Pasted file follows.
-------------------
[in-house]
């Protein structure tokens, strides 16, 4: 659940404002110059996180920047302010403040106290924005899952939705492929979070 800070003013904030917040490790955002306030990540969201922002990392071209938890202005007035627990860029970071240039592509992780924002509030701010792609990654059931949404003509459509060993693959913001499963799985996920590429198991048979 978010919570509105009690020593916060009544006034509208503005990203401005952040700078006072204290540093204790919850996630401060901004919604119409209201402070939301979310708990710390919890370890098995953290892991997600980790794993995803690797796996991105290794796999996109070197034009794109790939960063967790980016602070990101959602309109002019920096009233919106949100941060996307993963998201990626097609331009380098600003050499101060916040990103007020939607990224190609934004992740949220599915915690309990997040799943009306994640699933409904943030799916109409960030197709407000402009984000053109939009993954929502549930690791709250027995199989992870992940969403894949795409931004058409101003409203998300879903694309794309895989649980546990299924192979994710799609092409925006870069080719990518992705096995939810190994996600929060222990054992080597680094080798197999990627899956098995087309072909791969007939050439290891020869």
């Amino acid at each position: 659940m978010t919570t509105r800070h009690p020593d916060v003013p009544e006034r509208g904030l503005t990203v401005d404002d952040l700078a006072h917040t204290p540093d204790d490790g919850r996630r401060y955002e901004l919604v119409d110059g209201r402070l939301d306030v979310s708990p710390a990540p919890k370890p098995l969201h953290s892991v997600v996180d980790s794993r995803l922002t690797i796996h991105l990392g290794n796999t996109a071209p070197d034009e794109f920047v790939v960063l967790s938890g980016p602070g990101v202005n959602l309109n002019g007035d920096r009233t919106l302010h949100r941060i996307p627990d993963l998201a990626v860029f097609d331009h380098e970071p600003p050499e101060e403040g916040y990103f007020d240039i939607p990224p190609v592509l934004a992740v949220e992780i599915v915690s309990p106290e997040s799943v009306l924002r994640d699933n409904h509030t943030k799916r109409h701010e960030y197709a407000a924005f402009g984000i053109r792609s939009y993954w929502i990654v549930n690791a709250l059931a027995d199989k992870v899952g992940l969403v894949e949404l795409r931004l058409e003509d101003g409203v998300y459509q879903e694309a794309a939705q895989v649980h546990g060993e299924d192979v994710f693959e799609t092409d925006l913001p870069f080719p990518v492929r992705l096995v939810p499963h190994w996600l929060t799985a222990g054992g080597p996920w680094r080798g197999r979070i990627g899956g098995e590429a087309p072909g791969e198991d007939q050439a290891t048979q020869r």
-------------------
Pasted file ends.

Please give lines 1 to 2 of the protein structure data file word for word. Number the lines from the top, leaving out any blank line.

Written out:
[in-house]
């Protein structure tokens, strides 16, 4: 659940404002110059996180920047302010403040106290924005899952939705492929979070 800070003013904030917040490790955002306030990540969201922002990392071209938890202005007035627990860029970071240039592509992780924002509030701010792609990654059931949404003509459509060993693959913001499963799985996920590429198991048979 978010919570509105009690020593916060009544006034509208503005990203401005952040700078006072204290540093204790919850996630401060901004919604119409209201402070939301979310708990710390919890370890098995953290892991997600980790794993995803690797796996991105290794796999996109070197034009794109790939960063967790980016602070990101959602309109002019920096009233919106949100941060996307993963998201990626097609331009380098600003050499101060916040990103007020939607990224190609934004992740949220599915915690309990997040799943009306994640699933409904943030799916109409960030197709407000402009984000053109939009993954929502549930690791709250027995199989992870992940969403894949795409931004058409101003409203998300879903694309794309895989649980546990299924192979994710799609092409925006870069080719990518992705096995939810190994996600929060222990054992080597680094080798197999990627899956098995087309072909791969007939050439290891020869």